A judge in Pennsylvania has jailed US comedian Bill Cosby for three to 10 years for sexual assault.
Cosby, 81, was also categorised as a sexually violent predator, meaning he must undergo counselling for life and be listed on the sex offender registry.
The actor declined to make a statement when offered the opportunity.
At a retrial in April, Cosby was found guilty of three counts of sexual assault for drugging and molesting Andrea Constand in 2004.
Cosby’s request for bail pending appeal was denied. He was also fined $25,000 (£19,000) plus the prosecution costs.
After the sentencing, he was led away in handcuffs from the courtroom. He was then driven to Montgomery County Correctional Facility.
Cosby’s attorney had asked for his sentence to be restricted to house arrest, saying he was too frail for prison.
The actor had been under house arrest since April.
The comedian became a household name in 1980s America when he starred in the Cosby Show TV sitcom, playing the father in a well-to-do African-American family living in Brooklyn, New York.
Such was his popularity that he was dubbed “America’s Dad”.
“This was a serious crime,” Judge Steven O’Neill was quoted as saying by CNN after pronouncing the sentence in the Montgomery County Courthouse in Norristown.
“Mr Cosby, this has all circled back to you. The day has come, the time has come.”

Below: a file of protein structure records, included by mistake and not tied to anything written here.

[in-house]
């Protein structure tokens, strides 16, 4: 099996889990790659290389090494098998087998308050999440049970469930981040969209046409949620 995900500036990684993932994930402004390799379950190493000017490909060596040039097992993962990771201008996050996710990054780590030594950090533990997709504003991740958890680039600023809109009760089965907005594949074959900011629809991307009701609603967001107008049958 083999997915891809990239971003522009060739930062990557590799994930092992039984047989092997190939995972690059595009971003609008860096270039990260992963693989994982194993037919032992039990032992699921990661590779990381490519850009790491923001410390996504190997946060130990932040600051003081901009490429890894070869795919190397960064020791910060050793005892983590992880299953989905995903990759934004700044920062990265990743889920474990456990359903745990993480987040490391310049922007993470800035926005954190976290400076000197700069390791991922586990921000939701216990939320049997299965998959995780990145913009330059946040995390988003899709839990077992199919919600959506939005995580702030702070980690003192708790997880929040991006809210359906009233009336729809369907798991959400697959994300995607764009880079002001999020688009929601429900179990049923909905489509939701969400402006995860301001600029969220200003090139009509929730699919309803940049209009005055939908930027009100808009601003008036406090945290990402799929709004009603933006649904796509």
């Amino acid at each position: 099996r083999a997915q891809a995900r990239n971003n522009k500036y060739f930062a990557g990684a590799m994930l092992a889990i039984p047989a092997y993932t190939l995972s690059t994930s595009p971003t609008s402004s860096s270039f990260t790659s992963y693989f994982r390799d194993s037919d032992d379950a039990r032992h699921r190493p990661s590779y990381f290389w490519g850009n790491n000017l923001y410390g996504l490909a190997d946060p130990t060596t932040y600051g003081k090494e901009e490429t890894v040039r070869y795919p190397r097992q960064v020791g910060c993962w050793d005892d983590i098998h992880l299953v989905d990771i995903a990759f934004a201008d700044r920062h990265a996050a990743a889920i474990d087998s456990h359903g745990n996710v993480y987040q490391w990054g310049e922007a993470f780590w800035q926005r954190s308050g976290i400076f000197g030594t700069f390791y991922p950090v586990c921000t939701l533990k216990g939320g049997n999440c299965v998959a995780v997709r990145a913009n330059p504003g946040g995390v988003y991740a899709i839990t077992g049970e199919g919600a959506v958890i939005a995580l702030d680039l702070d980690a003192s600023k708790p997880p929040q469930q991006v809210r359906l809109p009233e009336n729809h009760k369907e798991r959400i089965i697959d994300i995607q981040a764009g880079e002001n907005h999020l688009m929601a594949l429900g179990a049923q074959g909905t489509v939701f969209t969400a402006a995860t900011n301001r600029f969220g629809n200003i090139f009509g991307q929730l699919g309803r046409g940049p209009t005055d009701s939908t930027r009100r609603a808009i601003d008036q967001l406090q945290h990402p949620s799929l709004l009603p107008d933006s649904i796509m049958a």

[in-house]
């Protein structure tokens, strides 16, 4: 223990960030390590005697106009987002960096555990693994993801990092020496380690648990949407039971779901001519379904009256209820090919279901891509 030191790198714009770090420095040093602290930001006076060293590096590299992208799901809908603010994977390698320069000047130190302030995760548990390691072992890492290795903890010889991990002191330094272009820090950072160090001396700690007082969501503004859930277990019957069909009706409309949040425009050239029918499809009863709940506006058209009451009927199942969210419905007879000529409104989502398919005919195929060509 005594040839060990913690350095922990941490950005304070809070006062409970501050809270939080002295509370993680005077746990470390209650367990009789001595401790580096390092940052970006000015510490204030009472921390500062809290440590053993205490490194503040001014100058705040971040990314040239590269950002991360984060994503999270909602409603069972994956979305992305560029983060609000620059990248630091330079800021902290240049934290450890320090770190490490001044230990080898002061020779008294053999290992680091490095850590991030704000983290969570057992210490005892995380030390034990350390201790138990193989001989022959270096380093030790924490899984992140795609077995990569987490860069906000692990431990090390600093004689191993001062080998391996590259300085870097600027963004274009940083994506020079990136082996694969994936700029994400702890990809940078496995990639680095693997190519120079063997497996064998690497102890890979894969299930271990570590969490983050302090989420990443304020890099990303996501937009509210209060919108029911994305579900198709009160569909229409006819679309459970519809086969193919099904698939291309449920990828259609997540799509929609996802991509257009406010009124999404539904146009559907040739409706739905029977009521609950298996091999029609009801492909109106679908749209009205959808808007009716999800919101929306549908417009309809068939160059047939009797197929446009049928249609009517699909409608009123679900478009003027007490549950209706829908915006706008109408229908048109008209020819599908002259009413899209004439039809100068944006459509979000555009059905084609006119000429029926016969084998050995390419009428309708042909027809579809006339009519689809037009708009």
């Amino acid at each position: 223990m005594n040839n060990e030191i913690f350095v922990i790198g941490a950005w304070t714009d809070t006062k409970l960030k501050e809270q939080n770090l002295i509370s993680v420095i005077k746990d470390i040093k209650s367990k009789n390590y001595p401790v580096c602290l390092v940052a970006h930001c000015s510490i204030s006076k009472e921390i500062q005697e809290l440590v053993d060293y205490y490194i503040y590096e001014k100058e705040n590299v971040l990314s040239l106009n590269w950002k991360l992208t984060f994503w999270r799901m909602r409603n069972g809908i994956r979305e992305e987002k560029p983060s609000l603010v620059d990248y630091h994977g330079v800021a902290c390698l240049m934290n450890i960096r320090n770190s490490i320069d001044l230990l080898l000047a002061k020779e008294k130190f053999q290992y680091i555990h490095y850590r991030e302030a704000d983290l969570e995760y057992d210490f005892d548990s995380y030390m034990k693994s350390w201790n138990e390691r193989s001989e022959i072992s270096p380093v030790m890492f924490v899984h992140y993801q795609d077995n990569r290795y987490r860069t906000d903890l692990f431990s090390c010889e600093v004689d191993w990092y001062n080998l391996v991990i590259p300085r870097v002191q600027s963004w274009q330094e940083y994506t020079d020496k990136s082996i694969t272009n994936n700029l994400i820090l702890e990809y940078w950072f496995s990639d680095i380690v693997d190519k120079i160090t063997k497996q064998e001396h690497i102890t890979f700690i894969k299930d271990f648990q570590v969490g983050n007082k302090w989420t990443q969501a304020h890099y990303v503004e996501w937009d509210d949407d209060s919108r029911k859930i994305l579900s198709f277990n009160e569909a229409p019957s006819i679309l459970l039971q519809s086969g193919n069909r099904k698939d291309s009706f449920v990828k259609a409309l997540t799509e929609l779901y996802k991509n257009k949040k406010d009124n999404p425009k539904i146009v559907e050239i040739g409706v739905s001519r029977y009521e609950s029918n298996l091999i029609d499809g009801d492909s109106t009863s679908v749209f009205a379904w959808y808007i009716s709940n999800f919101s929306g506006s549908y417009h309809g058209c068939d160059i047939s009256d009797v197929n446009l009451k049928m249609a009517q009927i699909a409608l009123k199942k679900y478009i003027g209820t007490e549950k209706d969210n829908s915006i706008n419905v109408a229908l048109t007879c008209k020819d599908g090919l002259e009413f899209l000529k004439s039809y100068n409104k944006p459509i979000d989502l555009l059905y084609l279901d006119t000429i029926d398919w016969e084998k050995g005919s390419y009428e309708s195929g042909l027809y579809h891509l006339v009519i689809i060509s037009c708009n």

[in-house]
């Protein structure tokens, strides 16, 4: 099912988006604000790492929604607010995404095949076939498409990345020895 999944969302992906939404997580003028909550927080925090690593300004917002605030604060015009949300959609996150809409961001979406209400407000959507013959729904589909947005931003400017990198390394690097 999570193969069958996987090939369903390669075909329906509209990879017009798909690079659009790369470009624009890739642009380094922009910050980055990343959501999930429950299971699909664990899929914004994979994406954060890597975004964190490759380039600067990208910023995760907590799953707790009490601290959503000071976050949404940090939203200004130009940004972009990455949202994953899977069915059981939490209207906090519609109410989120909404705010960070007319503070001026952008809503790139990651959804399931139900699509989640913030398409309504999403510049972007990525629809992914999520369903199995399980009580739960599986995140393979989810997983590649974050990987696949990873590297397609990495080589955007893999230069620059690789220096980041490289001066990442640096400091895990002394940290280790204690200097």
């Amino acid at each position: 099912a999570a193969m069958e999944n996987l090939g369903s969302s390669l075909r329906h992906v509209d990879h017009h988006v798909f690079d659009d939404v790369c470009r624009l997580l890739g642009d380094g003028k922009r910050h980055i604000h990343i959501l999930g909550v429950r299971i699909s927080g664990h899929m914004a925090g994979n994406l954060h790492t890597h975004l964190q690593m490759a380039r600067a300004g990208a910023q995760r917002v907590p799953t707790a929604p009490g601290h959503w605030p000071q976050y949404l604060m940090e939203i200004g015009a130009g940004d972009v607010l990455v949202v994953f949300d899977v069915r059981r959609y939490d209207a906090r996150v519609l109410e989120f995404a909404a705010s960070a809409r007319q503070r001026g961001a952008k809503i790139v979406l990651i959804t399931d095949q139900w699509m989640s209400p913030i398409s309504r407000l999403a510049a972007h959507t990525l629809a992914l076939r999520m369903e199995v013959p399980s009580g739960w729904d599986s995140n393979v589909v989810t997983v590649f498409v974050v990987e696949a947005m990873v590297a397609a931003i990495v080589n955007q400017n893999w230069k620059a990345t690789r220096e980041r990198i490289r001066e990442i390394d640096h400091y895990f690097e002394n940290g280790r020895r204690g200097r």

What was Ms Constand’s testimony?
In June 2017, the former Temple University basketball administrator described how Cosby, whom she had viewed as a “mentor”, had given her pills that left her “frozen” and unable to stop his assault.
In her impact statement, as carried by the National Post, she said: “To truly understand the impact that the sexual assault has had on my life, you have to understand the person that I was before it happened.”
“I was at the top of my game, certain that the groundwork provided by my education and athletic training would stand me in good stead whatever challenges lay ahead…” she said.
“After the assault, I wasn’t sure what had actually happened but the pain spoke volumes. The shame was overwhelming. Self-doubt and confusion kept me from turning to my family or friends as I normally did. I felt completely alone, unable to trust anyone, including myself.”
She wrote that she had stopped eating, sleeping and socialising. Tormented by nightmares, she finally told her mother the truth about what had happened.
“Bill Cosby took my beautiful, healthy young spirit and crushed it,” she said. “He robbed me of my health and vitality, my open nature, and my trust in myself and others.”
“Instead of looking back, I am looking forward to looking forward,” she added. “I want to get to the place where the person I was meant to be gets a second chance.”
Montgomery County District Attorney Kevin Steele paid tribute to Ms Constand, saying: “We are all better off because she is in our lives. You’ve heard about how this assault changed her life… To put herself out like this, for years, in front of a worldwide audience is extremely difficult for anyone.
“She could’ve lived a quiet life but she knew it was important to see that justice was served.”